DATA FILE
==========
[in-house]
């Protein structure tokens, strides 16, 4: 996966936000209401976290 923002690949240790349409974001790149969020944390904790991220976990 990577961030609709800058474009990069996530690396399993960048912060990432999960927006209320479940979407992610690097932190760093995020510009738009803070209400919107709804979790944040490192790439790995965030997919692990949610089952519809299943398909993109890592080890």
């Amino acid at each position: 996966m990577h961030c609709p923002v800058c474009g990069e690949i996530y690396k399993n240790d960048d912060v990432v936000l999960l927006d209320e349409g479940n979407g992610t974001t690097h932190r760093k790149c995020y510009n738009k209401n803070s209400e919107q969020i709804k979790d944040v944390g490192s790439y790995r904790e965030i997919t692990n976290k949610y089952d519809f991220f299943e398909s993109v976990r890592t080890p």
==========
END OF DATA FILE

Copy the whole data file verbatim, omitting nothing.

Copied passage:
[in-house]
């Protein structure tokens, strides 16, 4: 996966936000209401976290 923002690949240790349409974001790149969020944390904790991220976990 990577961030609709800058474009990069996530690396399993960048912060990432999960927006209320479940979407992610690097932190760093995020510009738009803070209400919107709804979790944040490192790439790995965030997919692990949610089952519809299943398909993109890592080890």
């Amino acid at each position: 996966m990577h961030c609709p923002v800058c474009g990069e690949i996530y690396k399993n240790d960048d912060v990432v936000l999960l927006d209320e349409g479940n979407g992610t974001t690097h932190r760093k790149c995020y510009n738009k209401n803070s209400e919107q969020i709804k979790d944040v944390g490192s790439y790995r904790e965030i997919t692990n976290k949610y089952d519809f991220f299943e398909s993109v976990r890592t080890p």